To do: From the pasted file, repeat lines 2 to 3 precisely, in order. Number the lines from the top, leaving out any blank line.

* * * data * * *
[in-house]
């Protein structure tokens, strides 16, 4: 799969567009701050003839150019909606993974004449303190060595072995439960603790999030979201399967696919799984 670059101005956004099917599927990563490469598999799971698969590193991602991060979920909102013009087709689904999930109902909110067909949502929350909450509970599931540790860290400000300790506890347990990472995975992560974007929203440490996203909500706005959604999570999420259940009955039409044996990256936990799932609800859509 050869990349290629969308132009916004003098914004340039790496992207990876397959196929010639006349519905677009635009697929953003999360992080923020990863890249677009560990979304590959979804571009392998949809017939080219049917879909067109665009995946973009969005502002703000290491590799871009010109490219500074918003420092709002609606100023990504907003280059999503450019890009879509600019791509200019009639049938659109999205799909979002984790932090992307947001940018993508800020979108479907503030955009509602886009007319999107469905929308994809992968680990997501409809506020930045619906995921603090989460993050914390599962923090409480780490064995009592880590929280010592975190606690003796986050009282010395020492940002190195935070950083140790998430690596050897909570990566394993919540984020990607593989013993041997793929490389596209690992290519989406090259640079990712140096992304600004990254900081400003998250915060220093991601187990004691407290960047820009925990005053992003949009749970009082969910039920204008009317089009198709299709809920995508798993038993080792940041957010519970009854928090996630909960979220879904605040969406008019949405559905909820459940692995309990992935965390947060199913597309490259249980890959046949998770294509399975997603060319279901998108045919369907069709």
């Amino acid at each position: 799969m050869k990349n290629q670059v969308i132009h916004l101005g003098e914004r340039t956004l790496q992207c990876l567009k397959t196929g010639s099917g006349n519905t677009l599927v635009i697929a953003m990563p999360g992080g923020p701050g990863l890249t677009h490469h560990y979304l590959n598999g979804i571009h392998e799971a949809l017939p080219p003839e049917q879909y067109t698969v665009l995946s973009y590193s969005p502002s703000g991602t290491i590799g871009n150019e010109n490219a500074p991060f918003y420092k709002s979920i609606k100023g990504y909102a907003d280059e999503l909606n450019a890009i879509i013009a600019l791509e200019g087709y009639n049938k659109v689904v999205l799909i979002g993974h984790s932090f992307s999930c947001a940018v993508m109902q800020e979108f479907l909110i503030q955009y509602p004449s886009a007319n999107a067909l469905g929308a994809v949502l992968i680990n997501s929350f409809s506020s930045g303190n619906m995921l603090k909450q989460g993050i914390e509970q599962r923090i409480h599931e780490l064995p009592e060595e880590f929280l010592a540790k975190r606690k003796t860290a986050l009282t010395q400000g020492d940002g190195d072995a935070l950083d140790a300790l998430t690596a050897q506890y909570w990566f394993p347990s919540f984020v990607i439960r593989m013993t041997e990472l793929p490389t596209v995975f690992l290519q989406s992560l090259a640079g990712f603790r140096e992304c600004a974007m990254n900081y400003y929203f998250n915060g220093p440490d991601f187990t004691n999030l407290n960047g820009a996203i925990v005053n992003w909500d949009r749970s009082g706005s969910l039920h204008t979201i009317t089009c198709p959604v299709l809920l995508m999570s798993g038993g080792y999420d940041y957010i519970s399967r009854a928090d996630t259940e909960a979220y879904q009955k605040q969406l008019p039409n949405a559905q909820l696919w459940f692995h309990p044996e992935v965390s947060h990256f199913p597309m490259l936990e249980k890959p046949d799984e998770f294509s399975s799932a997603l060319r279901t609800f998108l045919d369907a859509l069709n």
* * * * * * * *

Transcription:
């Protein structure tokens, strides 16, 4: 799969567009701050003839150019909606993974004449303190060595072995439960603790999030979201399967696919799984 670059101005956004099917599927990563490469598999799971698969590193991602991060979920909102013009087709689904999930109902909110067909949502929350909450509970599931540790860290400000300790506890347990990472995975992560974007929203440490996203909500706005959604999570999420259940009955039409044996990256936990799932609800859509 050869990349290629969308132009916004003098914004340039790496992207990876397959196929010639006349519905677009635009697929953003999360992080923020990863890249677009560990979304590959979804571009392998949809017939080219049917879909067109665009995946973009969005502002703000290491590799871009010109490219500074918003420092709002609606100023990504907003280059999503450019890009879509600019791509200019009639049938659109999205799909979002984790932090992307947001940018993508800020979108479907503030955009509602886009007319999107469905929308994809992968680990997501409809506020930045619906995921603090989460993050914390599962923090409480780490064995009592880590929280010592975190606690003796986050009282010395020492940002190195935070950083140790998430690596050897909570990566394993919540984020990607593989013993041997793929490389596209690992290519989406090259640079990712140096992304600004990254900081400003998250915060220093991601187990004691407290960047820009925990005053992003949009749970009082969910039920204008009317089009198709299709809920995508798993038993080792940041957010519970009854928090996630909960979220879904605040969406008019949405559905909820459940692995309990992935965390947060199913597309490259249980890959046949998770294509399975997603060319279901998108045919369907069709």
């Amino acid at each position: 799969m050869k990349n290629q670059v969308i132009h916004l101005g003098e914004r340039t956004l790496q992207c990876l567009k397959t196929g010639s099917g006349n519905t677009l599927v635009i697929a953003m990563p999360g992080g923020p701050g990863l890249t677009h490469h560990y979304l590959n598999g979804i571009h392998e799971a949809l017939p080219p003839e049917q879909y067109t698969v665009l995946s973009y590193s969005p502002s703000g991602t290491i590799g871009n150019e010109n490219a500074p991060f918003y420092k709002s979920i609606k100023g990504y909102a907003d280059e999503l909606n450019a890009i879509i013009a600019l791509e200019g087709y009639n049938k659109v689904v999205l799909i979002g993974h984790s932090f992307s999930c947001a940018v993508m109902q800020e979108f479907l909110i503030q955009y509602p004449s886009a007319n999107a067909l469905g929308a994809v949502l992968i680990n997501s929350f409809s506020s930045g303190n619906m995921l603090k909450q989460g993050i914390e509970q599962r923090i409480h599931e780490l064995p009592e060595e880590f929280l010592a540790k975190r606690k003796t860290a986050l009282t010395q400000g020492d940002g190195d072995a935070l950083d140790a300790l998430t690596a050897q506890y909570w990566f394993p347990s919540f984020v990607i439960r593989m013993t041997e990472l793929p490389t596209v995975f690992l290519q989406s992560l090259a640079g990712f603790r140096e992304c600004a974007m990254n900081y400003y929203f998250n915060g220093p440490d991601f187990t004691n999030l407290n960047g820009a996203i925990v005053n992003w909500d949009r749970s009082g706005s969910l039920h204008t979201i009317t089009c198709p959604v299709l809920l995508m999570s798993g038993g080792y999420d940041y957010i519970s399967r009854a928090d996630t259940e909960a979220y879904q009955k605040q969406l008019p039409n949405a559905q909820l696919w459940f692995h309990p044996e992935v965390s947060h990256f199913p597309m490259l936990e249980k890959p046949d799984e998770f294509s399975s799932a997603l060319r279901t609800f998108l045919d369907a859509l069709n």